Ineligible foreign students handed more than £5m in student loans

Investigation followed a huge surge in applications for financial help from European Union nationals

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More than £5m has been handed out in loans to foreign students who were not entitled to them, an investigation has revealed.

An inquiry by public spending watchdog the National Audit Office shows that 992 overseas students were handed Government loans for which they were ineligible. All were said to be studying at private higher education institutions.

The payments came to light after an investigation prompted by a huge surge in applications for financial help with living costs from European Union nationals - in the main from Romania.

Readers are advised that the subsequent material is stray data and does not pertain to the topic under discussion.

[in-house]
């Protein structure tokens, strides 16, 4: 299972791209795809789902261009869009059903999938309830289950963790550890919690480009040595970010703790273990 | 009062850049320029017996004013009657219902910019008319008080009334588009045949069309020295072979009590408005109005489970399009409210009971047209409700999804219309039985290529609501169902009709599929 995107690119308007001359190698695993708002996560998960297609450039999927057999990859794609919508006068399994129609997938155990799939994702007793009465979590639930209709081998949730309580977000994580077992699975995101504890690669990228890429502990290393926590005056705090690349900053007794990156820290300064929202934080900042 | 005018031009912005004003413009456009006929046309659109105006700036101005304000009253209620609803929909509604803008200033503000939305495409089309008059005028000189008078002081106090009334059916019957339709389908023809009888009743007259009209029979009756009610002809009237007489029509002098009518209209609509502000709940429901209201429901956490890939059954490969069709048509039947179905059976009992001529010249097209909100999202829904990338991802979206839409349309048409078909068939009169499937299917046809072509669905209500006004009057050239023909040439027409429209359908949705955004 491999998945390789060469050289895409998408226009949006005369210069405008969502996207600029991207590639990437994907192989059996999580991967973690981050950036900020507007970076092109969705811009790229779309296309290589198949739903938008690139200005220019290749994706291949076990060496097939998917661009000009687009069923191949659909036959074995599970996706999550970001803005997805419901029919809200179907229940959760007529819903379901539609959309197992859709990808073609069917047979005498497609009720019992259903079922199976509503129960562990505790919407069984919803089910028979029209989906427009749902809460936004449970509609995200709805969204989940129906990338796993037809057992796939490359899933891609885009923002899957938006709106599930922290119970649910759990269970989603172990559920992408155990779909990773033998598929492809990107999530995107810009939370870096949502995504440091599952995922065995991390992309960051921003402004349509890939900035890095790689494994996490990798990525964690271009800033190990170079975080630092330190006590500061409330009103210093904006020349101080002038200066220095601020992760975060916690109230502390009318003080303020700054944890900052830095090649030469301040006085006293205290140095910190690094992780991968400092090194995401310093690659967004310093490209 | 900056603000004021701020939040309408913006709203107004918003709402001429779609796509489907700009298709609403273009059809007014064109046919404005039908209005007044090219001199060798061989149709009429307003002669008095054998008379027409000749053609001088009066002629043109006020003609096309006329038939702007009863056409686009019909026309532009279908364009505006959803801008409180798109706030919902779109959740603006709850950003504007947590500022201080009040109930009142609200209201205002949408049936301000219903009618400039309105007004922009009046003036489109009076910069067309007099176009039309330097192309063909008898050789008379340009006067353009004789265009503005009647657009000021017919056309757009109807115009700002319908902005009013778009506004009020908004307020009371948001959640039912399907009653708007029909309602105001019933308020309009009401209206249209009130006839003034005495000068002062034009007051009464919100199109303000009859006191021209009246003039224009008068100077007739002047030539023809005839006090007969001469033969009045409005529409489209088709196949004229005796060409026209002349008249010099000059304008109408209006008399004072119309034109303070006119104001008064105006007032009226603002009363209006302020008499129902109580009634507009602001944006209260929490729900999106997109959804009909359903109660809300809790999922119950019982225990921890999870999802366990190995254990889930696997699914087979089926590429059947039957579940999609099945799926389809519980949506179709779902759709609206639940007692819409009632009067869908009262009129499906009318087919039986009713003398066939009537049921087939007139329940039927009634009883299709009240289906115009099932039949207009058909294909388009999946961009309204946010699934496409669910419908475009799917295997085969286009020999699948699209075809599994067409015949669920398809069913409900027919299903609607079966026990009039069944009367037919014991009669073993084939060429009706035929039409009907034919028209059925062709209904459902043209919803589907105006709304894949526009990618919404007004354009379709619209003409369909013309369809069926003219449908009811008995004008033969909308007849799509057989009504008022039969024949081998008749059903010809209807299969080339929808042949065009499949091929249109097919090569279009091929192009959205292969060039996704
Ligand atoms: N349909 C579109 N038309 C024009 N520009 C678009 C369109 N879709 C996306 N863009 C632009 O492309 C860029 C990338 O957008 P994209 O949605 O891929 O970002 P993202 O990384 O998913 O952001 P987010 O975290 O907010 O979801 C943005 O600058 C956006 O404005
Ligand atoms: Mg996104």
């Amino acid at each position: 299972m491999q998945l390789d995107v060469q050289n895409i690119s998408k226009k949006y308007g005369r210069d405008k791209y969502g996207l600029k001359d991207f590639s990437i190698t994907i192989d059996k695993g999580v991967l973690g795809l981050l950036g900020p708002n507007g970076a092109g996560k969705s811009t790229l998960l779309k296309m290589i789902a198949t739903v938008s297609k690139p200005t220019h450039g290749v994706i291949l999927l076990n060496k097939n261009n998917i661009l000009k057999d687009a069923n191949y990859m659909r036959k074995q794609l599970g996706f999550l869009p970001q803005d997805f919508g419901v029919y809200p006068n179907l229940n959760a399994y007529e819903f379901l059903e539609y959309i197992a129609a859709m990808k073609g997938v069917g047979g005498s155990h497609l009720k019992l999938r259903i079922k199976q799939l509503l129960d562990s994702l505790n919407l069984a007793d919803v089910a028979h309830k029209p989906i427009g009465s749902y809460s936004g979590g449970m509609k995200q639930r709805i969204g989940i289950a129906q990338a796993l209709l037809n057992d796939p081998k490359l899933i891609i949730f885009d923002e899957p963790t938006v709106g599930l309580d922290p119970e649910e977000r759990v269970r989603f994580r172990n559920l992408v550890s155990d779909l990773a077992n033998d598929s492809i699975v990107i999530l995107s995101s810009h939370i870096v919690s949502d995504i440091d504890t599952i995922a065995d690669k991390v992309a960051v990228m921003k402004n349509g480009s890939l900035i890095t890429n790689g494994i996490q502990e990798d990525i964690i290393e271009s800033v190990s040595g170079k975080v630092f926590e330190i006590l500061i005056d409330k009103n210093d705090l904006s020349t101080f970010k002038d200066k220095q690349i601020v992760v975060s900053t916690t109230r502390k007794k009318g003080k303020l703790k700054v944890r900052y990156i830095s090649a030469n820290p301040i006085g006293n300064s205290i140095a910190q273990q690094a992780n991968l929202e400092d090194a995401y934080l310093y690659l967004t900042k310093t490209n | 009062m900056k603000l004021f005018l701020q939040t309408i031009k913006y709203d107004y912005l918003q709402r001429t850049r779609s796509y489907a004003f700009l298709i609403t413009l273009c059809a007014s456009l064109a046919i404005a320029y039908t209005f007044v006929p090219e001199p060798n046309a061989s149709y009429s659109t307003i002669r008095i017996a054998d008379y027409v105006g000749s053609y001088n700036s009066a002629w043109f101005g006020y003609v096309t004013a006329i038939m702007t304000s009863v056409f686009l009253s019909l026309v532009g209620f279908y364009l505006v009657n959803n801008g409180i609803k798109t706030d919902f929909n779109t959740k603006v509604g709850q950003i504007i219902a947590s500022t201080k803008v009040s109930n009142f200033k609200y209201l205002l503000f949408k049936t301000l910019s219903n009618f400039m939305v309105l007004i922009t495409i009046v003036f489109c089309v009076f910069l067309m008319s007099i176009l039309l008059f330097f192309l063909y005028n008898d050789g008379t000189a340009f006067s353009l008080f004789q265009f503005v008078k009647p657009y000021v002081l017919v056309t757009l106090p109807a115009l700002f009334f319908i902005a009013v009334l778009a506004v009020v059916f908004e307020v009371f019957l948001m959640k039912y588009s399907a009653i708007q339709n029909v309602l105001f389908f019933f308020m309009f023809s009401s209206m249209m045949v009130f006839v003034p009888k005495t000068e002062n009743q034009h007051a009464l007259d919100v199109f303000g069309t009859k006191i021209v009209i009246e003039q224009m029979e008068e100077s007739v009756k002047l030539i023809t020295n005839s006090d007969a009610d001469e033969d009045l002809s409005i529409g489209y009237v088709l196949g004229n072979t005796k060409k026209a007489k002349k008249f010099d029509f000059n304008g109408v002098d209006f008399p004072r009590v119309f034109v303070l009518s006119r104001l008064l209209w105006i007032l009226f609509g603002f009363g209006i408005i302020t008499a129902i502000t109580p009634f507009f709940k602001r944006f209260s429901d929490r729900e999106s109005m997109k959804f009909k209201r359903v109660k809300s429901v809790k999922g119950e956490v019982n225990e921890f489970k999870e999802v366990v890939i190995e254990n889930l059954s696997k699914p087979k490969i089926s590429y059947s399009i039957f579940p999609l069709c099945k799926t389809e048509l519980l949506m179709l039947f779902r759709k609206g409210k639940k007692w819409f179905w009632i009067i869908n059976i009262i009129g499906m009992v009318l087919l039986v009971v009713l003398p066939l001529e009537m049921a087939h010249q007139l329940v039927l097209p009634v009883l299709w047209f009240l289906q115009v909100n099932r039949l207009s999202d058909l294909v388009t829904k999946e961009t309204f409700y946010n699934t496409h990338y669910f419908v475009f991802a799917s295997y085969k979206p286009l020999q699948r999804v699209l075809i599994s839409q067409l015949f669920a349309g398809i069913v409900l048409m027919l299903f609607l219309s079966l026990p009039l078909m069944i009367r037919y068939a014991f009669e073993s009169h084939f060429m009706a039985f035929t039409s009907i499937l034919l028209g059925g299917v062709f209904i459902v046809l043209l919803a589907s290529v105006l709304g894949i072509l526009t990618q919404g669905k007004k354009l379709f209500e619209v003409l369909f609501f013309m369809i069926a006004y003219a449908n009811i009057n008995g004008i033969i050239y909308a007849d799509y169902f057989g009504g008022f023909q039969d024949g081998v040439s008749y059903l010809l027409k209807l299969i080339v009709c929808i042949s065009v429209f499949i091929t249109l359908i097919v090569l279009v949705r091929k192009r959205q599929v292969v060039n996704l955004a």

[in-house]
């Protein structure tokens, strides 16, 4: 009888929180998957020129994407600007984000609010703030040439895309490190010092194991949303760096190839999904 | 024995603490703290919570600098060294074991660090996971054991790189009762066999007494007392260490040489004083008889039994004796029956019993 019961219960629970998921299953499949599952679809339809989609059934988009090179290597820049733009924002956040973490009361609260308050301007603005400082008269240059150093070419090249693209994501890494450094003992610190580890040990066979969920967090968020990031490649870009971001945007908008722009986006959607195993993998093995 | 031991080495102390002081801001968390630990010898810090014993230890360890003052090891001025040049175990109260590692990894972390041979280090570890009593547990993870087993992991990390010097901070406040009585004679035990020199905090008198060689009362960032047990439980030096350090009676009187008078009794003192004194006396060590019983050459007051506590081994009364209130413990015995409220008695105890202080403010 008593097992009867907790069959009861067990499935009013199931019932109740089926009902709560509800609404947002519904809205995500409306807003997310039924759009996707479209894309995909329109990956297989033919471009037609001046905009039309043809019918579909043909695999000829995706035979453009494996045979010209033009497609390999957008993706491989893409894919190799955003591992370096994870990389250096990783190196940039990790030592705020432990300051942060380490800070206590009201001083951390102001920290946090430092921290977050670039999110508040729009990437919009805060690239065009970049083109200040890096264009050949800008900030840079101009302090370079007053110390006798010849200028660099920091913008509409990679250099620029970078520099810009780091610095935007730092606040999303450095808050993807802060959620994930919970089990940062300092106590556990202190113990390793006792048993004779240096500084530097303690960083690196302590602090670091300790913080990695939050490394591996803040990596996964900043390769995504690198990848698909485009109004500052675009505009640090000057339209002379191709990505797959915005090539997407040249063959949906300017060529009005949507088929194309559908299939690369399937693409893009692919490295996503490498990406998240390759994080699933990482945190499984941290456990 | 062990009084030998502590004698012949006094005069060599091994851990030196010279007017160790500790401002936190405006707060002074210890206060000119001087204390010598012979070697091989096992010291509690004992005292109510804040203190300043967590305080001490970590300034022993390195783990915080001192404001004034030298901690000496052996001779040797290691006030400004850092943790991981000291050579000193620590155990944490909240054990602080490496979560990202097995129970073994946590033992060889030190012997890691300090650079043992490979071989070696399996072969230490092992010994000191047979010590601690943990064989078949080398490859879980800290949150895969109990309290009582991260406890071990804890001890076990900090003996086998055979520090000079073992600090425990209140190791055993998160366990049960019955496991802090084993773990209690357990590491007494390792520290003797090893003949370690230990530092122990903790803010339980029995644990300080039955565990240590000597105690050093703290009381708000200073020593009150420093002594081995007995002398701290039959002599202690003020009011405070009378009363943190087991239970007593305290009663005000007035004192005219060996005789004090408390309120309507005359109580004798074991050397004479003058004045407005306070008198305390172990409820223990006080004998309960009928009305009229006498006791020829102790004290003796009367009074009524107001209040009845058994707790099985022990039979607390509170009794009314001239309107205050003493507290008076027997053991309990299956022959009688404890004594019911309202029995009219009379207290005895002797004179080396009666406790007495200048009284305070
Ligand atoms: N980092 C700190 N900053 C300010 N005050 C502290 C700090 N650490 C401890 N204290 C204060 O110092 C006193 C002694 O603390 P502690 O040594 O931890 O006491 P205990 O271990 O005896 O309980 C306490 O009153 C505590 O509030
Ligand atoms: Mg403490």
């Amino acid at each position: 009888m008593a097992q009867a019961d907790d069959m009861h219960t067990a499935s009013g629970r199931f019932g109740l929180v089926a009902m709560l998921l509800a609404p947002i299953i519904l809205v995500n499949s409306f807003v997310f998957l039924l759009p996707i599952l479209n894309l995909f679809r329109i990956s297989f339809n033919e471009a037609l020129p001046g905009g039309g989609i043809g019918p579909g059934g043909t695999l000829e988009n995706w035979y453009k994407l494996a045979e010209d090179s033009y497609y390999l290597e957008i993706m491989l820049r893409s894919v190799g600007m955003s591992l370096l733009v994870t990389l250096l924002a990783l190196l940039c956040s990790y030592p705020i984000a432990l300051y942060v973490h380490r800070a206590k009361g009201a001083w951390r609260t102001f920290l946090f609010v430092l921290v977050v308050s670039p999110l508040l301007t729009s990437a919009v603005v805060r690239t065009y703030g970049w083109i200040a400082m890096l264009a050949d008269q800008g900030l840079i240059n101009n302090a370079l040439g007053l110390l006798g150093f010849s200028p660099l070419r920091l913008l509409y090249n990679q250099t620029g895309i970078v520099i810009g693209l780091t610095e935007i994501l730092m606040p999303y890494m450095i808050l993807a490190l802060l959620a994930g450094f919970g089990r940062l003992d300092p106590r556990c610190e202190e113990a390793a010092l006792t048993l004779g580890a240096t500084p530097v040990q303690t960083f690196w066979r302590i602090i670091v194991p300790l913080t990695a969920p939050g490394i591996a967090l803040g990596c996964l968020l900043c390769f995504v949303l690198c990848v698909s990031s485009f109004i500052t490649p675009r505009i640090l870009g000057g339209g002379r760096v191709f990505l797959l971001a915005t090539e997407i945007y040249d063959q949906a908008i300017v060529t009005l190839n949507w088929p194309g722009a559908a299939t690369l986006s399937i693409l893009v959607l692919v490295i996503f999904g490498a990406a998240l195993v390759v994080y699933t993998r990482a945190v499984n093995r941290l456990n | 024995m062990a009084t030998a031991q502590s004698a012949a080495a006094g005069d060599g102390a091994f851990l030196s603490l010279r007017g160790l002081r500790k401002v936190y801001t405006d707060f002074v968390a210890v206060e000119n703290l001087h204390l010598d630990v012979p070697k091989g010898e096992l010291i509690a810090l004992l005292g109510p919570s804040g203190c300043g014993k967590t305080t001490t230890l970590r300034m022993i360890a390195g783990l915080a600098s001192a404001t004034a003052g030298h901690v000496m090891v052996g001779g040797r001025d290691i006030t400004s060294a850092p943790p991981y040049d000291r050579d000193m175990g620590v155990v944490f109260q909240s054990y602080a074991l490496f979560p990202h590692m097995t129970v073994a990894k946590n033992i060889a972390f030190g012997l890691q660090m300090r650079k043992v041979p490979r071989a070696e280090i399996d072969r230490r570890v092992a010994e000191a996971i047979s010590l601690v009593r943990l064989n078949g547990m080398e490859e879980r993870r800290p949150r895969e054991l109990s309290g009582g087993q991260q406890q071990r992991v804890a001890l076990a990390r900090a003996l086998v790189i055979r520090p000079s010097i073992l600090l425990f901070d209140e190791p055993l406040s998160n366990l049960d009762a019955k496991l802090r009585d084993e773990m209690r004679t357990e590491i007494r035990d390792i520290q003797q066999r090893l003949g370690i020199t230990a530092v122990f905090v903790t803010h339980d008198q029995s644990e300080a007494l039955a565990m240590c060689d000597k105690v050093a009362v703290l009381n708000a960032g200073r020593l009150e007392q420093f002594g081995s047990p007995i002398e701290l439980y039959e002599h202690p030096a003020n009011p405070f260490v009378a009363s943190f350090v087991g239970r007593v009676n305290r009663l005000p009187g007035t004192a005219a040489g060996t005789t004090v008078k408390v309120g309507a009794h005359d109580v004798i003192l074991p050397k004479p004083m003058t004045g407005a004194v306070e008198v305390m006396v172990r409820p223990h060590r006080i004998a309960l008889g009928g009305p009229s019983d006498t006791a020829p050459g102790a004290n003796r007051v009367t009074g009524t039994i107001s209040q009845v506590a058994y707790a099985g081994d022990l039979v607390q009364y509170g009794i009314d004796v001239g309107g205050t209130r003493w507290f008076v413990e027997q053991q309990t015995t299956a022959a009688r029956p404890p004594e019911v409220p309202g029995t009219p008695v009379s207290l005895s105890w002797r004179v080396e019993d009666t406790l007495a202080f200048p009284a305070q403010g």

Labour MP Margaret Hodge, who chairs the influential Commons public accounts committee, described the £5.4m agreed in loans to ineligible students as “incredible”.

The report also showed that, of just over 11,000 applications, half could not or would not provide evidence they were eligible for the support.

As a result, the Department for Business, Innovation and Skills suspended payments and ordered 23 colleges to halt recruitment amid fears the system was being abused.

Today’s report also found a substantially higher drop-out rate amongst private providers: 20 per cent compared to just four per cent in the state-funded sector.

“This extraordinary rate of expansion, high drop-out rates and warnings from within the sector ought to have set alarm bell ringing,” said Ms Hodge.

“As Government hands more and more taxpayers’ money to private companies and institutions to deliver services for the public good, we have to be able to follow the taxpayers’ pound where-ever it is spent.”

Stricter controls over the granting of loans have now been put in place by the Student Loans Company.